Lottery Scammer Gets Out 20 Years Early

But Eddie Tipton still owes $2.2M
By Rob Quinn,  Newser Staff
Posted Feb 1, 2022 6:16 PM CST
Programmer Who Rigged Lottery Gets Out 20 Years Early
Former lottery computer programmer Eddie Tipton speaks during his sentencing hearing, Tuesday, Aug. 22, 2017, at the Polk County Courthouse in Des Moines, Iowa.   (AP Photo/Charlie Neibergall File)

(Newser) – The Iowa man behind one of the largest lottery scams in American history has been granted parole after serving less than five years of his 25-year sentence—but Eddie Tipton might need to figure out another way to make money fast. The Iowa Board of Parole says Tipton, a former lottery computer programmer and IT security director convicted of rigging lotteries in several states, was granted release due to good behavior and will be allowed to live in Texas, the AP reports. According to court documents, however, the 58-year-old owes around $2.2 million in restitution for lottery scams in Colorado, Wisconsin, Kansas, and Oklahoma, and he has only paid around $2,000.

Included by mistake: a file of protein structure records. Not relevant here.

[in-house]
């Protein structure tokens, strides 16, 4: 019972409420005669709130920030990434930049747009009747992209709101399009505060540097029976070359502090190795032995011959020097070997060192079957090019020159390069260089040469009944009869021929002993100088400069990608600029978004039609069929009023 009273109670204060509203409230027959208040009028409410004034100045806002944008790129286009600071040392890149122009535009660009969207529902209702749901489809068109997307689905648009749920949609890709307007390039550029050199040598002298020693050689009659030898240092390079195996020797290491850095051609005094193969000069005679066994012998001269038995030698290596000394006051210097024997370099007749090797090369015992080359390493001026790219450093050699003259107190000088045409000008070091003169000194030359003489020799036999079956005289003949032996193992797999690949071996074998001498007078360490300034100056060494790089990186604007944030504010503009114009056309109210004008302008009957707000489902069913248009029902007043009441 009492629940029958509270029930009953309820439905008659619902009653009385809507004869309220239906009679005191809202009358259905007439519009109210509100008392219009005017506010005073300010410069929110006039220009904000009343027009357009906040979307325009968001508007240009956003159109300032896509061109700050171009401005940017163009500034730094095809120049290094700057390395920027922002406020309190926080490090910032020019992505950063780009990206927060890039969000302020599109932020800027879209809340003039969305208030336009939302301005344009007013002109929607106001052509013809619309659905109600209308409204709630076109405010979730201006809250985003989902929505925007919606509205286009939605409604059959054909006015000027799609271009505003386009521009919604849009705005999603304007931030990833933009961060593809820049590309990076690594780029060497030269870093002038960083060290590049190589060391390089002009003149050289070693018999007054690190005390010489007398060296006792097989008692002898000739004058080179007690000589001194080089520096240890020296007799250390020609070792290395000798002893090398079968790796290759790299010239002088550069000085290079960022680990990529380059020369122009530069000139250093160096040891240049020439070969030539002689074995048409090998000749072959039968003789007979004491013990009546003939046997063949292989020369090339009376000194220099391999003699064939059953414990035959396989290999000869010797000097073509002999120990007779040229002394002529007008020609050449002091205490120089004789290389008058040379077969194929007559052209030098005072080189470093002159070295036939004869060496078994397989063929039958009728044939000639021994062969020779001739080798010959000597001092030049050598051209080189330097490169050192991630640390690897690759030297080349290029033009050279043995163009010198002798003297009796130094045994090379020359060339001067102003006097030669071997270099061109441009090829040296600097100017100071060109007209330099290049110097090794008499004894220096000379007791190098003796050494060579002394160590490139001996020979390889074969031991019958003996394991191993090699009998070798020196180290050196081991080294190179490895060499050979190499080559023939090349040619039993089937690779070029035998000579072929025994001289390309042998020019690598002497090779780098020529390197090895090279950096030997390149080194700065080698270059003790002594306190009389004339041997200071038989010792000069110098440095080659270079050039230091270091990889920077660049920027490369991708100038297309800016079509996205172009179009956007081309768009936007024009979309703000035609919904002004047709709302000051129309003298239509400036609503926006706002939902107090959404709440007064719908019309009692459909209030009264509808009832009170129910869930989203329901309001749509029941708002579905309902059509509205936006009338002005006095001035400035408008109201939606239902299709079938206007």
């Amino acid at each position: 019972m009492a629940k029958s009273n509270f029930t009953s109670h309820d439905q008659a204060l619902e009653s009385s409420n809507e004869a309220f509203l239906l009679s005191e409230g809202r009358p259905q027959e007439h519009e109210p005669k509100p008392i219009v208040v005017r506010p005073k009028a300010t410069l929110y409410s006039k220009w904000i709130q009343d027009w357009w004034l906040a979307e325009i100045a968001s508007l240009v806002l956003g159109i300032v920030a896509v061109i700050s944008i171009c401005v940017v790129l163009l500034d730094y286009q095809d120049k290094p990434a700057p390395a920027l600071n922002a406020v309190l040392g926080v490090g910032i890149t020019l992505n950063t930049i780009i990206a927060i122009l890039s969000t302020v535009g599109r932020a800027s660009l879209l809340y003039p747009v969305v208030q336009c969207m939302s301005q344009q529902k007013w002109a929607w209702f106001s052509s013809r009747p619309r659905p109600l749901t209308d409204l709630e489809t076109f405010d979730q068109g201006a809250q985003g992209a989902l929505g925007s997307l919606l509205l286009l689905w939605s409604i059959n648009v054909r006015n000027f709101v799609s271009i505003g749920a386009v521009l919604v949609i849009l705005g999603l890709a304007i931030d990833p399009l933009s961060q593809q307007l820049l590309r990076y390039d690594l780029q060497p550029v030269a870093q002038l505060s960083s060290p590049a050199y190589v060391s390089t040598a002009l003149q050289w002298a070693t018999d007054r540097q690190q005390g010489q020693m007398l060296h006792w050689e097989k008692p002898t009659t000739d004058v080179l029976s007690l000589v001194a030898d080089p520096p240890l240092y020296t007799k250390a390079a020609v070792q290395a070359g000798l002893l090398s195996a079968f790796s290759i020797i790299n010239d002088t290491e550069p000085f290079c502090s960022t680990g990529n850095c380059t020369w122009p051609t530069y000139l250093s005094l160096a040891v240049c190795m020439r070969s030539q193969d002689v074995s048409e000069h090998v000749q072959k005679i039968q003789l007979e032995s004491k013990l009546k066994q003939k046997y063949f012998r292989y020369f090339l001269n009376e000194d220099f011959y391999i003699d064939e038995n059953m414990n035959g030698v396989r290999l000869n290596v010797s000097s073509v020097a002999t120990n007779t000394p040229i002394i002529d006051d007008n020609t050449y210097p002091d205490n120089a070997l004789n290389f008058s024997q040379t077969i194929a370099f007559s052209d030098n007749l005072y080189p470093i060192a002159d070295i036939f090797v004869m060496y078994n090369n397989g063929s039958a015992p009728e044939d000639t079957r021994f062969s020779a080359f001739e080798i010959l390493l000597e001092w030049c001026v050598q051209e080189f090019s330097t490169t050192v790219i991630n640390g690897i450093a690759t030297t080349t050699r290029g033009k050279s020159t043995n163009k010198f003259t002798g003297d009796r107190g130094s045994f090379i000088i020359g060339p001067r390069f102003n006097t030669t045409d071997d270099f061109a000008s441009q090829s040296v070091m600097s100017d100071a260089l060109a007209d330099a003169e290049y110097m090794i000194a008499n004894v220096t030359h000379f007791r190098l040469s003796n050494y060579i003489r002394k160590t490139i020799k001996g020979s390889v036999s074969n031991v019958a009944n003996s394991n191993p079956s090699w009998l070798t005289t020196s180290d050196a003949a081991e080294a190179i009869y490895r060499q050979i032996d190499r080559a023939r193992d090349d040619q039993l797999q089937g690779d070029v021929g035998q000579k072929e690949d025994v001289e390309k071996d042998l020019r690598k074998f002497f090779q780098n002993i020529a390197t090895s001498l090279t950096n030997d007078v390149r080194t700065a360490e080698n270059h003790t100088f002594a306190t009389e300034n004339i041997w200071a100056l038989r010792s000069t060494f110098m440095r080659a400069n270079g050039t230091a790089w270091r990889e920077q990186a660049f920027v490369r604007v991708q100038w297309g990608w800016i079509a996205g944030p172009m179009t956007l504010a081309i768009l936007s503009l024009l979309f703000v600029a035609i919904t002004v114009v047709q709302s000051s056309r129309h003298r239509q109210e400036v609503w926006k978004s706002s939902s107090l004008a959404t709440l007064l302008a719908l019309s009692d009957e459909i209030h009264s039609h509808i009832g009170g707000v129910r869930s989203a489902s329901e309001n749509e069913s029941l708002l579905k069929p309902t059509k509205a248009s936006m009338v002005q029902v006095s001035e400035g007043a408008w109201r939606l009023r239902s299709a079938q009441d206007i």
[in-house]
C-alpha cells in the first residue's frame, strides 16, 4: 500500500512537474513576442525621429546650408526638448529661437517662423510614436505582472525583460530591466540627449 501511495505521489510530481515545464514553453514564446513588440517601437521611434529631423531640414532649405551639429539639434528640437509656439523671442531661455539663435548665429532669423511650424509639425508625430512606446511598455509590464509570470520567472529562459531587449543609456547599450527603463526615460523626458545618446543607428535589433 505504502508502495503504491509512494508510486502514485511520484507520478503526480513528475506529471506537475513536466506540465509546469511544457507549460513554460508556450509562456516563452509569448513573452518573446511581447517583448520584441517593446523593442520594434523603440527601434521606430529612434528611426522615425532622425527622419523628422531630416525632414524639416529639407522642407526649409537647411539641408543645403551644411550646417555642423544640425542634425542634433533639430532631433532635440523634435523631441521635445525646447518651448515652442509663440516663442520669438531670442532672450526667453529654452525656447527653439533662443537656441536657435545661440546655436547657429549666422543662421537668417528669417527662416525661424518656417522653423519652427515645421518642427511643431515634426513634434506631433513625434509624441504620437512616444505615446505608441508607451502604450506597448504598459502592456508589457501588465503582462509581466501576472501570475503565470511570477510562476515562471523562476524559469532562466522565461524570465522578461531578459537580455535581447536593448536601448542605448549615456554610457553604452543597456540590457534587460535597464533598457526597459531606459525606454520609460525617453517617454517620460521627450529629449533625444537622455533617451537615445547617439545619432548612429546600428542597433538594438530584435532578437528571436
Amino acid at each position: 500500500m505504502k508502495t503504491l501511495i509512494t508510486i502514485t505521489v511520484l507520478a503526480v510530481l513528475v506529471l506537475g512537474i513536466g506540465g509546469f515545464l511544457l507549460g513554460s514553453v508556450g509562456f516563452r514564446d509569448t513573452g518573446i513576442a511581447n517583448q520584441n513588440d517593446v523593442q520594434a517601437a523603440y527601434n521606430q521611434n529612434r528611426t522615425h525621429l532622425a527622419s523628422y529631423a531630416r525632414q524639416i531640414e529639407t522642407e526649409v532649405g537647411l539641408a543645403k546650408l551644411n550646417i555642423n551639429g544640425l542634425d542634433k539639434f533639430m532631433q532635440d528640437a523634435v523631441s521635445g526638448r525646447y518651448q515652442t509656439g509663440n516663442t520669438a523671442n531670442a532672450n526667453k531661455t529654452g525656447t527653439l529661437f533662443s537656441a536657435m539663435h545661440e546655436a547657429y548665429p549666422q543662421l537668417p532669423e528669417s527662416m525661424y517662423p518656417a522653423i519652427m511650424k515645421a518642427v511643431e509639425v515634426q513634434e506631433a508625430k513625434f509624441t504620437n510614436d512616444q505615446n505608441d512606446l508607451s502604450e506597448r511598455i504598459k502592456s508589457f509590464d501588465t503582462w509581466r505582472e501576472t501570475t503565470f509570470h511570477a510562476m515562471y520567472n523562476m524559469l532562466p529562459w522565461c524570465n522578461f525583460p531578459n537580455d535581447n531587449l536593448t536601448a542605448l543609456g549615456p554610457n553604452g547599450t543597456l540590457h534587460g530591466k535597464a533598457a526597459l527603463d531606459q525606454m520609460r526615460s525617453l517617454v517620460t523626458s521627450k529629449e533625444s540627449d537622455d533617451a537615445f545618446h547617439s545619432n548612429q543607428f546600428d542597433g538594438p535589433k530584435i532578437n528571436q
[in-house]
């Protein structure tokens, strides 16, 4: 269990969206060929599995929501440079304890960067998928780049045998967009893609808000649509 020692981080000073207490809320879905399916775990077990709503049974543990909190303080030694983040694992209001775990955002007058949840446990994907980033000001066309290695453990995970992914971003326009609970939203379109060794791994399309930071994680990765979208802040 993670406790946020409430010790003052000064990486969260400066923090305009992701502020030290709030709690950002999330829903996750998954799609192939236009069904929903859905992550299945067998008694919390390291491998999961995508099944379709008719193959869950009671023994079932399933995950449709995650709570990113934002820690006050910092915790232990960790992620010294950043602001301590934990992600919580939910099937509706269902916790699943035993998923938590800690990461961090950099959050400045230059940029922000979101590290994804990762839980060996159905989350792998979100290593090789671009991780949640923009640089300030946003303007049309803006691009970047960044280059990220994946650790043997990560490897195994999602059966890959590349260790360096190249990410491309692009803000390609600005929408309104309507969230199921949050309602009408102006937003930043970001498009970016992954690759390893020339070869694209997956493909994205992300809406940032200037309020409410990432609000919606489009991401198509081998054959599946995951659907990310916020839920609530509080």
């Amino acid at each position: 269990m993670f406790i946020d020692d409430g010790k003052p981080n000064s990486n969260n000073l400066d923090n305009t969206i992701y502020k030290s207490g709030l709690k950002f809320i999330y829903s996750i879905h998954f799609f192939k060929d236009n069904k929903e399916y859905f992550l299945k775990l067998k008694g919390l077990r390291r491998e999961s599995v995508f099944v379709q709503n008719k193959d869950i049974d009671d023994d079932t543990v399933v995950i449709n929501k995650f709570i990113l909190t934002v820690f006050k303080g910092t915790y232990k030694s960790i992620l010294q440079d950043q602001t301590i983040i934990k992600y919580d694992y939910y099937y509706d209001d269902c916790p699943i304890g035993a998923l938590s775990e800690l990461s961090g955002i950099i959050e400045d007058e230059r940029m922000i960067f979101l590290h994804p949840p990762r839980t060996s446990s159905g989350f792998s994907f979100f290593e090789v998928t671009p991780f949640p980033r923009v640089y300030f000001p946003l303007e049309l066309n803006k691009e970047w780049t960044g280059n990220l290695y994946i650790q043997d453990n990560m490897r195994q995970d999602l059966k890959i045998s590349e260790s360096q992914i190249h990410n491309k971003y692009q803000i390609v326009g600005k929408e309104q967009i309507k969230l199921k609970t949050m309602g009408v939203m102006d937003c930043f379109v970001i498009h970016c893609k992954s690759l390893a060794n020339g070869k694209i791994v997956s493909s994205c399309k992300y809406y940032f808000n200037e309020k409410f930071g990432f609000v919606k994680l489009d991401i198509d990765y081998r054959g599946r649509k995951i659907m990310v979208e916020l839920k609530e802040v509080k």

Tipton, who was serving a Wisconsin sentence concurrently with the one in Iowa, owes the state around $409,000 and could be sent to prison there if he hasn't paid up by Sept. 2026, when his parole term in the state ends. "Eddie may be done with this term, but under his plea agreement, he needs to get restitution paid to avoid serving more time in Wisconsin," says Iowa Auditor Rob Sand, who helped prosecute Tipton. "I wish him luck in getting that done." Tipton doesn't owe restitution in Iowa because suspicious authorities refused to pay out on a $16.5 million jackpot he tried to collect in 2010.

During his 2017 sentencing hearing, Tipton admitted that he "wrote software that included code that allowed me to understand or technically predict winning numbers, and I gave those numbers to other individuals who then won the lottery and shared the winnings with me," per the Des Moines Register. Tipton has claimed he only received $351,000 from tickets that won $2.2 million between 2005 and 2011, the AP reports. In Jan. 2020, he filed a lawsuit seeking to halt restitution and reverse his conviction, arguing that he had been under duress to plead guilty. The case will go to trial in August. (Investigators said Tipton's distinct drawl gave him away.)

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